DIAGNOSIS: DYSPLASTIC GANGLIOCYTOMA OF THE CEREBELLUM (LHERMITTE-DUCLOS DISEASE, LDD)
Lhermitte-Duclos disease was first described in 1920 and is quite rare with fewer than 100 cases having been previously reported (9). This entity has also been described in the literature under the names of Purkinjeoma, granular cell hypertrophy of the cerebellum, hamartoma of the cerebellum, dysplastic gangliocytoma, ganglioneuroma, and gangliomatosis of the cerebellum. Patients tend to be young adults and may present with signs of cerebellar dysfunction or increased intracranial pressure secondary to obstructive hydrocephalus, yet cerebellar signs are minimal or absent in up to one half of those with the lesion (8).
The characteristic MR pattern is a mass lesion within the cerebellar hemisphere exhibiting a striated pattern that is hypointense on T1-weighted images, hyperintense on T2-weighted images, and is non-enhancing with contrast (5,7). Histologically, the hypointense T1 and hyperintense T2 densities correspond to the inner portion of the diseased folia consisting of the deep molecular layer, the internal granular layer, and the white matter (5). The outer molecular layer of the folia remains isointense on MR studies. Although some computed tomographic (CT) scans demonstrate the hypointense-isointense banding pattern, inherent posterior fossa artifact makes MR the imaging modality of choice (5).
Microscopically, the presence of enlarged, circumscribed cerebellar folia containing large ganglion cells in the granular cell layer and prominent myelinated tracts in the outer molecular layer is typical of this disorder (2). Histologically, the severity of the lesion may vary from a recognizable granular cell layer containing occasional large dysplastic neuronal cell bodies, to an unrecognizable granular layer occupied by a population of large nerve cell bodies between the molecular layer and internal white matter (2). The latter, more severe stage of the disease, best describes the current case. Immunohistochemically, the hypertrophic granule cells express neurofilament (NF) protein in a manner similar to Purkinje cells, and it has been postulated that the increased expression of NF proteins by the cerebellar granule cells may account for their hypertrophy and subsequent axonal enlargement leading to myelination within the molecular layer of the cerebellar cortex (13). Although the pathogenesis of this lesion is still unclear, it likely represents a congenital, hamartomatous lesion rather than a true neoplasm. This is supported by the low proliferative index seen here and elsewhere, although recurrent lesions have been reported (3).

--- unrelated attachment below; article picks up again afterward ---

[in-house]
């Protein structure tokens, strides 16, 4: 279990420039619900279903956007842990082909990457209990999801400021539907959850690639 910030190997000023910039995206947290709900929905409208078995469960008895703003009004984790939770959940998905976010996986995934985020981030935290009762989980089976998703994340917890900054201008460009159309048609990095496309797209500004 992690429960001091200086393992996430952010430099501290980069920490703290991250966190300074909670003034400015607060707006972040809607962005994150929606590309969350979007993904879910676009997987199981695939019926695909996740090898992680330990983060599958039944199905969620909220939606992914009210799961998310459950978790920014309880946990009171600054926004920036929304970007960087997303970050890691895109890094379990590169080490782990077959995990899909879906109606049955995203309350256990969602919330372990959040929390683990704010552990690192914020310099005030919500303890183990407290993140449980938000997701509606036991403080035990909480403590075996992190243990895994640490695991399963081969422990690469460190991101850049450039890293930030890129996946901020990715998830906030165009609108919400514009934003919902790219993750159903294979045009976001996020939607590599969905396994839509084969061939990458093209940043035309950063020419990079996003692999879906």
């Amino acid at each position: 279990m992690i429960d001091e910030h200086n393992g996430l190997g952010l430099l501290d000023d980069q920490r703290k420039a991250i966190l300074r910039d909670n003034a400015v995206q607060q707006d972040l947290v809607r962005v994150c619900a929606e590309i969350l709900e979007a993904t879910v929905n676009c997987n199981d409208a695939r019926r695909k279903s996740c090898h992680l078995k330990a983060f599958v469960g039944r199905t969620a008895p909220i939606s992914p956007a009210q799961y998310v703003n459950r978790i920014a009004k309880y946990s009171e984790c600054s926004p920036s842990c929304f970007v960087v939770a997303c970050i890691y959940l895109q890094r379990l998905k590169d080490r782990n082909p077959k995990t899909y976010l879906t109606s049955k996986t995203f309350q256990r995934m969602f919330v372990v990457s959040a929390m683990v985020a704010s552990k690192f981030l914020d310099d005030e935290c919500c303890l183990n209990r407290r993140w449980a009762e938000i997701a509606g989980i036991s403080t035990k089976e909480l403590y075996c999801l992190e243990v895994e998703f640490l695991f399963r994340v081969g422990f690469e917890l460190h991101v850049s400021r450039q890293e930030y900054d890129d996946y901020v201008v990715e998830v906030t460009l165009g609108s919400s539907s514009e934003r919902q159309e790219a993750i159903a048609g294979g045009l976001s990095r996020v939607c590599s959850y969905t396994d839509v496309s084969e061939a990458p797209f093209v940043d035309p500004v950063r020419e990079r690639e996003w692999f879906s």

LDD is associated with Cowden's syndrome (CS), a rare autosomal dominant familial cancer syndrome with multiple manifestations including trichilemmomas, diverse hamartomas, intestinal polyposis, palmoplantar keratoses, oral papillomatosis, and an increased predisposition to breast cancer and thyroid tumors (1,6). The pathologic criteria for the diagnosis of CS have been compiled from an international consortium (11). In approximately 40% of documented cases of LDD, CS can be diagnosed, and in 60% of cases LDD appears to occur sporadically (9). The gene for CS has been localized to chromosome 10q22-23 (11). In some LDD patients germline missense mutations have been identified in the PTEN candidate tumor suppressor gene at this locus (6,12). However, a definitive relationship between CS, LDD, and PTEN mutations remains to be established (9,10). The patient in the current case warrants close clinical follow-up for stigmata of CS, since most of the mucocutaneous lesions become apparent by 20 years of age (4).
Contributed by Thomas J. Cummings, MD, Robert H. Ebert II, Ph.D., James Provenzale, MD, Roger E. McLendon, MD